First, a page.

Keep Your Business Healthy During a Canine Cough Outbreak
By Jess Zellmer
If you had told me that day about the month we had ahead of us, I would have wanted to close the doors, hop in the car and drive away. Ignorance was bliss on that day.
Quickly, reality set in. The phone calls from customers and vets would begin to pour in over the next few days. Just to add to the fun, Thanksgiving Weekend was right around the corner. My husband and I took to the internet to look for resources on how to handle a canine cough outbreak. Much to our surprise, there was very little detailed information on the topic.
After a painful, tiring, and stressful six weeks, the outbreak was over. The only bright side of the entire situation was that the “How to Handle a Canine Cough Outbreak” portion of our procedures manual was now complete. The communication plan featured here is not perfect, but an analysis of our tracking data revealed a fantastic statistic. Almost all of the guests that got the bug returned to our facility within the six month period after the outbreak.
During our ordeal, we discovered that customer communication was key. Proactive phone calls and emails went much more smoothly than the reactive ones. During the first few days we tried to keep the issue “quiet.” It quickly became clear that this was not a feasible solution, especially considering that we are in a fairly small town. We made the decision to be as transparent as possible.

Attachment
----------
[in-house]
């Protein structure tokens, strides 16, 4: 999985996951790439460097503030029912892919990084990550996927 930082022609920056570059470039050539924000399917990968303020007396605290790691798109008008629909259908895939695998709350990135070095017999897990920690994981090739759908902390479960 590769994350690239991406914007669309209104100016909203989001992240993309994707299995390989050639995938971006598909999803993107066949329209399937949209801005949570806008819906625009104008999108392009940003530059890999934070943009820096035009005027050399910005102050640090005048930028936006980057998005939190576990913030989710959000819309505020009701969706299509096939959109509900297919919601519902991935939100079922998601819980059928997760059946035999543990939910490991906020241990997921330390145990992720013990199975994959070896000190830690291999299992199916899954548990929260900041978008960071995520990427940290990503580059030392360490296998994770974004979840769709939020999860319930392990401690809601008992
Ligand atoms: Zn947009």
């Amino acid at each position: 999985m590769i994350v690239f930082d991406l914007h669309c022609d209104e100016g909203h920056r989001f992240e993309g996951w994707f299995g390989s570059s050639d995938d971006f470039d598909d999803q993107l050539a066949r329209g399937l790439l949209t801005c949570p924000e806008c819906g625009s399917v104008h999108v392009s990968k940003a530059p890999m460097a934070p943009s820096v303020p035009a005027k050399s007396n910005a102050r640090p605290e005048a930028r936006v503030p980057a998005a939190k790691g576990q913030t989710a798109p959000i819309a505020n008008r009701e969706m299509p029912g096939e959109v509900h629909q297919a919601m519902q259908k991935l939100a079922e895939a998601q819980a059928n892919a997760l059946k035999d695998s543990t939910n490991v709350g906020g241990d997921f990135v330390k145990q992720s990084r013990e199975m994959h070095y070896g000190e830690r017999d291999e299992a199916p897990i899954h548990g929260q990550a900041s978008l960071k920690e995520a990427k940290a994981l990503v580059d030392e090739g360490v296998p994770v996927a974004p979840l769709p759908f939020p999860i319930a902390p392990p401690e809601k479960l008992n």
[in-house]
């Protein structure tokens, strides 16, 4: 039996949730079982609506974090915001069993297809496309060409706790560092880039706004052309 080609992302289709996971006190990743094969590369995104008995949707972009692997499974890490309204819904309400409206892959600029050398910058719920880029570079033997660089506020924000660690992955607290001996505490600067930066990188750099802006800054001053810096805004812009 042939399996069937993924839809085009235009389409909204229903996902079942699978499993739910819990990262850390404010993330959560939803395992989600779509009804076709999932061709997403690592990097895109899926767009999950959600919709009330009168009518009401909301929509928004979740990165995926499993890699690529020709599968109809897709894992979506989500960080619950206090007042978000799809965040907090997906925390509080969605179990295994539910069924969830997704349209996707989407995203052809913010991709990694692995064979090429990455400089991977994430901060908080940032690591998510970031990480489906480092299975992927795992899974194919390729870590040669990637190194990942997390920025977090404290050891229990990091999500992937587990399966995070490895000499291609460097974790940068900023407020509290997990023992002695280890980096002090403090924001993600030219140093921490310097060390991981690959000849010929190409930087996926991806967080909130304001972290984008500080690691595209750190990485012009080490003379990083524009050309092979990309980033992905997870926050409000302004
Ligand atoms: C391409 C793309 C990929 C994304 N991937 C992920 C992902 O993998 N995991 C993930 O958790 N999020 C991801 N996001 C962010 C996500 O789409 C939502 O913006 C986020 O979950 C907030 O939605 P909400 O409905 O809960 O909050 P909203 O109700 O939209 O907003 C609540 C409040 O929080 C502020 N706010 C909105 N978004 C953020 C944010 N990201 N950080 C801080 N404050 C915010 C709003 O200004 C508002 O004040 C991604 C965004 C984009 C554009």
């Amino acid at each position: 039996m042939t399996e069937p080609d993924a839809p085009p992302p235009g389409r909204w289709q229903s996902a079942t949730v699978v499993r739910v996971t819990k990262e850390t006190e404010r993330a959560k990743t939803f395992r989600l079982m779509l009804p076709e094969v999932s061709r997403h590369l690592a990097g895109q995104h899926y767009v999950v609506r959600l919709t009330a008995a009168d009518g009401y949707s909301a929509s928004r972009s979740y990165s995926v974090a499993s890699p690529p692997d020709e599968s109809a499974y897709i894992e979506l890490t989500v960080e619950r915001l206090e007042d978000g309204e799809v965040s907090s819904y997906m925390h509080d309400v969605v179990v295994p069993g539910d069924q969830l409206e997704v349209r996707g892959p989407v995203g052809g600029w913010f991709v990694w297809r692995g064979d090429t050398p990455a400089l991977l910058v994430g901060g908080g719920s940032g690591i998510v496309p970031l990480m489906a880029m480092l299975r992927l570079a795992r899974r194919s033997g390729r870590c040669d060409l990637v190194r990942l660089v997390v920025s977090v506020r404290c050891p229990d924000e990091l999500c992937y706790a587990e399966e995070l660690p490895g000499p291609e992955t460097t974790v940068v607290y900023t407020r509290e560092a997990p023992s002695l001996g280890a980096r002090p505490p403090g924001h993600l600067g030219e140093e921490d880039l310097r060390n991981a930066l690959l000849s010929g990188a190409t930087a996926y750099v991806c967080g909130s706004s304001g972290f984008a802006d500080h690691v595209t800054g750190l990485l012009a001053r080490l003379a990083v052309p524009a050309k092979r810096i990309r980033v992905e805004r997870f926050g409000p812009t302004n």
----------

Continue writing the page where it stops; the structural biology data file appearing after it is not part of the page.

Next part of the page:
Via email, we provided our customers information on canine cough. We let them know that we were experiencing it and gave them the option to find an alternative if they desired. Very few customers cancelled reservations. Some called with questions or to request more information. We tried to ensure that a manager or owner was taking most of the phone calls that came in to the facility during the outbreak.
A quick email inquiring about how the dog is recovering goes a long way. It shows the customer that we are taking the situation seriously and that the health and well-being of their pet is the highest priority.
Proactive communication is key in customer retention through a canine cough outbreak. We found that almost all of the customers were understanding and many times sympathetic to what we were going through. Personal calls are a nice touch but email can be quite effective. In the end we had over 35 dogs that were diagnosed with canine cough after visiting our facility. In the six months after the ordeal, all but 1 had returned to our facility for another stay. We attribute this success to our proactive and organized customer communication.
Jess Zellmer and her husband Dave own and operate Paws in Motion, a Dog Daycare and Boarding Facility in King George, Virginia. Their center specializes in offering small playgroups with a highly attentive staff to ensure a safe and fun environment for each canine guest. The couple previously owned A Dog’s Dream Pet Sitting Service in Fredericksburg, VA and have been caring for pets in their community for over ten years.